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I'm Tired of Seeing Moms Do This

Photograph by Twenty20

This morning, while streaming through Instagram, I saw a mom take video of herself dancing while driving. At one point, her hands were up off the wheel. She had received a few "likes" off of it. I wonder if she would have received "likes" if she was seen walking into a school with a loaded gun, casually waving it around.

Car crashes are the leading cause of death to our young people, yet we never really talk about it.

This Sunday is The World Day of Remembrance for Road Traffic Victims.

It is held each year on the third Sunday of November. This little known day was started in 1993 and is dedicated to remembering the millions killed and injured in road crashes, their families and communities who are trying to make the epidemic end.

Millions of people die in preventable car crashes, and yet the site for WDR has only 3,700 likes on Facebook vs. Moms Demand Action for Gun Sense in America, which has 450,480 likes. Nearly half the deaths from guns are from people who commit suicide. Car crashes surpass the number of deaths and, yet, look around you: people are talking and driving everywhere.

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Here are things you can do help make our roads safer:

1. Model good behavior while driving.

2. Help spread the word if you are on social media. Use the hashtags #drivesafe, #WDR15, #itcanwait

3. Stop taking selfies or video while driving. Call people out if they are doing so.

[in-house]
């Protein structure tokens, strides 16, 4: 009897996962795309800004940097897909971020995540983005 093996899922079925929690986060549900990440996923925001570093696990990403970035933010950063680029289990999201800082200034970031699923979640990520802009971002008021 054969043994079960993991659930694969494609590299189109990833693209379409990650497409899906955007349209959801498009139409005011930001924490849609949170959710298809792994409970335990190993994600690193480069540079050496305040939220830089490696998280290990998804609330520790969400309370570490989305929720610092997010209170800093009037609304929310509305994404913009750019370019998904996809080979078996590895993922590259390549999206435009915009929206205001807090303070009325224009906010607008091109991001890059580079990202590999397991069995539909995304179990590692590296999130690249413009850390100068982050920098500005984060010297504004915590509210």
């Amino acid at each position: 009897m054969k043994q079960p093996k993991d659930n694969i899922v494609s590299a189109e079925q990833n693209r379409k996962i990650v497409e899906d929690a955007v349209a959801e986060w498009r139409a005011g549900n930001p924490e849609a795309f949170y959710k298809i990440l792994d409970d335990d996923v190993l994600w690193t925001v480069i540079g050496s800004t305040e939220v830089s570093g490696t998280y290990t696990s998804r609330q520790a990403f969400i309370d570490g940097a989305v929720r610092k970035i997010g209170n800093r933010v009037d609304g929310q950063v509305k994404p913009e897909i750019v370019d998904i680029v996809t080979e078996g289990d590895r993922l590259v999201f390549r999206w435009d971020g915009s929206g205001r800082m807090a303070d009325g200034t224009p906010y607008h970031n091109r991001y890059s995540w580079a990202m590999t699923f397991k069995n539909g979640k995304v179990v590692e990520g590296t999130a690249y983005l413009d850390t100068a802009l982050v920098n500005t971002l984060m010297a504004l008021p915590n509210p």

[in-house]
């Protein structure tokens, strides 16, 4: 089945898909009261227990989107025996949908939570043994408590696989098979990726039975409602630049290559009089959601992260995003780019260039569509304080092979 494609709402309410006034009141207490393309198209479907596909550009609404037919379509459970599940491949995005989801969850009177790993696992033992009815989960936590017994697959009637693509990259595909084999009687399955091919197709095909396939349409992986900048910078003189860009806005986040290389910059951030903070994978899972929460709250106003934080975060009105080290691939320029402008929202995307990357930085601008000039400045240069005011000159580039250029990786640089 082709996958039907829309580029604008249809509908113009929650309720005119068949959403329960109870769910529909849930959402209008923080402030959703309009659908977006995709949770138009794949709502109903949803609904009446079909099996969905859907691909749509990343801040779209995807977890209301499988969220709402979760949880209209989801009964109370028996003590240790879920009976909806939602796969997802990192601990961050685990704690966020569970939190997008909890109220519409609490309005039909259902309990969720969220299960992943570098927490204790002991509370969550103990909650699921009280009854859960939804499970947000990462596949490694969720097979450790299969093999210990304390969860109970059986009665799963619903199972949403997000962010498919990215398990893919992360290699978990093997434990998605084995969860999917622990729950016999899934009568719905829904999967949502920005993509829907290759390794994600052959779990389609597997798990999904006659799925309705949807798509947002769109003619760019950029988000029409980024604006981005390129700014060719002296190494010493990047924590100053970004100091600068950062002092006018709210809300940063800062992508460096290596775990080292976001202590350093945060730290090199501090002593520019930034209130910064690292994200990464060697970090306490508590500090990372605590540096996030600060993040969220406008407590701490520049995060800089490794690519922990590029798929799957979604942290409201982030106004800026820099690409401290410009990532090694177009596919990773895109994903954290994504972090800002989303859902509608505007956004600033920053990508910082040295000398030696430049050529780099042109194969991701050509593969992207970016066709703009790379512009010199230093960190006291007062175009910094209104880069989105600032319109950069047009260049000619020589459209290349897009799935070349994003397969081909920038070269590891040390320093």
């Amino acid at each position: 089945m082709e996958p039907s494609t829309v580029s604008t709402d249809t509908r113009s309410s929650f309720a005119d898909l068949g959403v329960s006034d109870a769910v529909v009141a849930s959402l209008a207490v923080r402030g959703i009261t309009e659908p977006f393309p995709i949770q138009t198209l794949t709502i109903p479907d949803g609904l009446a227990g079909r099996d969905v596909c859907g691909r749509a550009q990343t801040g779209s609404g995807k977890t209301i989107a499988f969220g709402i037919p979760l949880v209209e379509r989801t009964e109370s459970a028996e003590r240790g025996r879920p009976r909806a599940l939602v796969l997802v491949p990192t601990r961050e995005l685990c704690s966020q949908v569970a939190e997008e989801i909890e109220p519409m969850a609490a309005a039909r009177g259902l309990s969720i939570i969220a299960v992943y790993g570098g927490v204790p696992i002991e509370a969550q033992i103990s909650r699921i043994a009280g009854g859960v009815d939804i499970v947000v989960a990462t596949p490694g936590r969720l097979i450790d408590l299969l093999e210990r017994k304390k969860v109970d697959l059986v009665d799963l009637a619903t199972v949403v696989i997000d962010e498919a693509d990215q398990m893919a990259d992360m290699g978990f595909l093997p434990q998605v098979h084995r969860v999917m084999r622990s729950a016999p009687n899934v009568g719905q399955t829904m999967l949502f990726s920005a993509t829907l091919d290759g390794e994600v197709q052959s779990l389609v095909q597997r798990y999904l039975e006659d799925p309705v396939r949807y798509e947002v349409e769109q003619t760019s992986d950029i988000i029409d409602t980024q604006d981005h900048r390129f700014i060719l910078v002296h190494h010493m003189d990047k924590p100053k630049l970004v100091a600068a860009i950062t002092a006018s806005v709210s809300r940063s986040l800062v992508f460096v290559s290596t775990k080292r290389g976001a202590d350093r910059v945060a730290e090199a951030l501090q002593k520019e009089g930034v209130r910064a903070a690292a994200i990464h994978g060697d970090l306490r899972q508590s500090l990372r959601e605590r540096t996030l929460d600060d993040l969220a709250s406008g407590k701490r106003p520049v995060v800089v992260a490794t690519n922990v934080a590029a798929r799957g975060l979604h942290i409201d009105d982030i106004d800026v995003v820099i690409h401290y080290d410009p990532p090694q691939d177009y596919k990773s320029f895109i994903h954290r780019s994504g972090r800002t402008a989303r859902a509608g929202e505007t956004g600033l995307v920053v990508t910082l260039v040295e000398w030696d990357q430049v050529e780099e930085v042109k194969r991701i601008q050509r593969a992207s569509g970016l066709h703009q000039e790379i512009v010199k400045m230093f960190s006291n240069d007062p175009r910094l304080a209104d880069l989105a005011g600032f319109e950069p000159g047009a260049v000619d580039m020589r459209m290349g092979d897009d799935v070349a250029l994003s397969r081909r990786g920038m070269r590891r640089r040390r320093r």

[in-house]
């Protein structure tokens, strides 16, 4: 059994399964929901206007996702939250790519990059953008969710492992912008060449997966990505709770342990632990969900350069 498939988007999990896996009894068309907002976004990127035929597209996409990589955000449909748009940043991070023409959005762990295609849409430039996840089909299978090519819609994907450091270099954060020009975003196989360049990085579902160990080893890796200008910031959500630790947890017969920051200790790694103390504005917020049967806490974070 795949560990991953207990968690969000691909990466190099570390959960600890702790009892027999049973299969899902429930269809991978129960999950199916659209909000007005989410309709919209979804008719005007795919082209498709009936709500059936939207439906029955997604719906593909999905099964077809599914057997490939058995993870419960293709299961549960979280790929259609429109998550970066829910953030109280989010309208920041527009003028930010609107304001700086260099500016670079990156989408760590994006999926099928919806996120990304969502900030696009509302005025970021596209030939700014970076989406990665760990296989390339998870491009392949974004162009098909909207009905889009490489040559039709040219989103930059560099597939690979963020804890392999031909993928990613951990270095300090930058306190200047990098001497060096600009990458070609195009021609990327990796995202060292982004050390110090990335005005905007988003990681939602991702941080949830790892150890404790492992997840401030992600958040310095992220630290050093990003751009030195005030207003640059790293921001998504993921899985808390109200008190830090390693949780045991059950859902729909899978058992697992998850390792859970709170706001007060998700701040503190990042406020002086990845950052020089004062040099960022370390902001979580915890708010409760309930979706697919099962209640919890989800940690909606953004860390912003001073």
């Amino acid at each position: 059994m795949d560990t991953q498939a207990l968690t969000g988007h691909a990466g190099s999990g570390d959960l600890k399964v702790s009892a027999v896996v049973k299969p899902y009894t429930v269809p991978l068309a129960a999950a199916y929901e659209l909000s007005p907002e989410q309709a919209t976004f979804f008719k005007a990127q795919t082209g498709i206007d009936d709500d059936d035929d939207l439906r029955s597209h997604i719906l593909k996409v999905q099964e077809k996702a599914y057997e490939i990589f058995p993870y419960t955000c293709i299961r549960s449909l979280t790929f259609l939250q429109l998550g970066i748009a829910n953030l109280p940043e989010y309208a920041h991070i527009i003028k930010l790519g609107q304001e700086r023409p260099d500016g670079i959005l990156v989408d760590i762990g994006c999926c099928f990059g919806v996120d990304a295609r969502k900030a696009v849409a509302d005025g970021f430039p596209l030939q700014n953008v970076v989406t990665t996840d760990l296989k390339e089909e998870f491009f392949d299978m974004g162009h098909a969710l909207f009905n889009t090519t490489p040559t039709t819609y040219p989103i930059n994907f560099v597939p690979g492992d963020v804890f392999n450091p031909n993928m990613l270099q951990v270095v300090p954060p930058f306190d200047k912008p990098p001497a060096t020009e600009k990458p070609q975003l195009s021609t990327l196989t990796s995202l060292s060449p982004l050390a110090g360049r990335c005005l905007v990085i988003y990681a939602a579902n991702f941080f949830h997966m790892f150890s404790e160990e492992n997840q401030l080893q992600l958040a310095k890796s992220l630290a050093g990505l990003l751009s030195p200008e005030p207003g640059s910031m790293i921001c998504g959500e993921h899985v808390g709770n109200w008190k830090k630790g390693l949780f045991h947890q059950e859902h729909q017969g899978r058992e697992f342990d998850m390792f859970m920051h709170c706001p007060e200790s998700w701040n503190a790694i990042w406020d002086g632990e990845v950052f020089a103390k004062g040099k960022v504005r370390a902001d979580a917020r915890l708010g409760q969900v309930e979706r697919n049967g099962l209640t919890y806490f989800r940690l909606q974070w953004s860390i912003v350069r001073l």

4. Light a candle this Sunday in honor of someone you have lost due to a car crash. Explain to your family why you are doing this and why it is important to drive safely.

5. Many parents who have lost children have become advocates for safer roads themselves. Help support their sites and other organizations that are trying to make our roads safer.

Organizations such as: The Conor Lynch Foundation, Vision Zero, Vision Zero LA, Finish The Ride, The Casey Feldman Foundation and many more.

RELATED: 4 Easy Ways to Keep Kids Safe

Car crashes are the leading cause of death to our young people, yet attention to causes that work toward preventing crashes goes mostly unnoticed. What gets more attention are parents who make videos and snap really cute photos while driving. This makes me cringe, sure, it also makes me angry.

Some parents will say, "I'm parked," but it's obvious not everyone is pulling over first. I think people who take selfies while driving should suffer the same stigma as women who smoke while pregnant. It's unhealthy—dangerous, even—and it's totally a choice.

Last year, a 32-year-old woman posted on Facebook that a song made her "Happy." Minutes later, she was killed in a head-on collision.

Just no.

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